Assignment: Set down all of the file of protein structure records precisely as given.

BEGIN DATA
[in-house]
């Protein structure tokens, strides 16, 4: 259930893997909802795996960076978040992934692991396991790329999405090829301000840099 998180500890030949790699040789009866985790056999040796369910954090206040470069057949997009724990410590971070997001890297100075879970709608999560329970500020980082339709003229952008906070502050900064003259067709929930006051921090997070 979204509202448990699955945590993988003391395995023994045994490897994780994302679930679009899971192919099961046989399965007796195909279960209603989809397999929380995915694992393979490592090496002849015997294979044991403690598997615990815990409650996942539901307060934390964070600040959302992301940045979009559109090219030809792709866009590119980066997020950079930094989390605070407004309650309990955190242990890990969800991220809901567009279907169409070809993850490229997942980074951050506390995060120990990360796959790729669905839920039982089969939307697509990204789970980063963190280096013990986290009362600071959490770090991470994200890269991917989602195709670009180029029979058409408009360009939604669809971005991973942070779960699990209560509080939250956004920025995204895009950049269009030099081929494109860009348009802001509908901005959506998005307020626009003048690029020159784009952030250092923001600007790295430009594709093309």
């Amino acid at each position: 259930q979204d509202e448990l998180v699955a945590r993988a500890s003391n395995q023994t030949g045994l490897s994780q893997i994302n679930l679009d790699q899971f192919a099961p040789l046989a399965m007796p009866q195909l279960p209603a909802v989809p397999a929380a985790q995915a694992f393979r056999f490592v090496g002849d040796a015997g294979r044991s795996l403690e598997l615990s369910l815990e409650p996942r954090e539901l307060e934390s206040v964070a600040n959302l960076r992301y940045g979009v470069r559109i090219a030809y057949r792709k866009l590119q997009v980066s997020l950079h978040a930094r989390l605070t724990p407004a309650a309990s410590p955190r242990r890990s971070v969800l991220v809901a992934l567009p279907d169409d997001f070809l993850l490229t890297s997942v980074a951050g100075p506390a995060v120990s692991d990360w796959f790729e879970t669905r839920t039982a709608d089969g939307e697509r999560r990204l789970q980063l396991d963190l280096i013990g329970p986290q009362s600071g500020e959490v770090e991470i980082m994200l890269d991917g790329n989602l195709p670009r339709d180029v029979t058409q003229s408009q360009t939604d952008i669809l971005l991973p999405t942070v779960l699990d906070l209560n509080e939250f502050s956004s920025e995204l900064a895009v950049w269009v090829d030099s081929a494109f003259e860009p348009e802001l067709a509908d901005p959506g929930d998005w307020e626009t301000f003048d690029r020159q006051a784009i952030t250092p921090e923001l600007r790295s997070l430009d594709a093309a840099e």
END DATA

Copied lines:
[in-house]
């Protein structure tokens, strides 16, 4: 259930893997909802795996960076978040992934692991396991790329999405090829301000840099 998180500890030949790699040789009866985790056999040796369910954090206040470069057949997009724990410590971070997001890297100075879970709608999560329970500020980082339709003229952008906070502050900064003259067709929930006051921090997070 979204509202448990699955945590993988003391395995023994045994490897994780994302679930679009899971192919099961046989399965007796195909279960209603989809397999929380995915694992393979490592090496002849015997294979044991403690598997615990815990409650996942539901307060934390964070600040959302992301940045979009559109090219030809792709866009590119980066997020950079930094989390605070407004309650309990955190242990890990969800991220809901567009279907169409070809993850490229997942980074951050506390995060120990990360796959790729669905839920039982089969939307697509990204789970980063963190280096013990986290009362600071959490770090991470994200890269991917989602195709670009180029029979058409408009360009939604669809971005991973942070779960699990209560509080939250956004920025995204895009950049269009030099081929494109860009348009802001509908901005959506998005307020626009003048690029020159784009952030250092923001600007790295430009594709093309």
């Amino acid at each position: 259930q979204d509202e448990l998180v699955a945590r993988a500890s003391n395995q023994t030949g045994l490897s994780q893997i994302n679930l679009d790699q899971f192919a099961p040789l046989a399965m007796p009866q195909l279960p209603a909802v989809p397999a929380a985790q995915a694992f393979r056999f490592v090496g002849d040796a015997g294979r044991s795996l403690e598997l615990s369910l815990e409650p996942r954090e539901l307060e934390s206040v964070a600040n959302l960076r992301y940045g979009v470069r559109i090219a030809y057949r792709k866009l590119q997009v980066s997020l950079h978040a930094r989390l605070t724990p407004a309650a309990s410590p955190r242990r890990s971070v969800l991220v809901a992934l567009p279907d169409d997001f070809l993850l490229t890297s997942v980074a951050g100075p506390a995060v120990s692991d990360w796959f790729e879970t669905r839920t039982a709608d089969g939307e697509r999560r990204l789970q980063l396991d963190l280096i013990g329970p986290q009362s600071g500020e959490v770090e991470i980082m994200l890269d991917g790329n989602l195709p670009r339709d180029v029979t058409q003229s408009q360009t939604d952008i669809l971005l991973p999405t942070v779960l699990d906070l209560n509080e939250f502050s956004s920025e995204l900064a895009v950049w269009v090829d030099s081929a494109f003259e860009p348009e802001l067709a509908d901005p959506g929930d998005w307020e626009t301000f003048d690029r020159q006051a784009i952030t250092p921090e923001l600007r790295s997070l430009d594709a093309a840099e």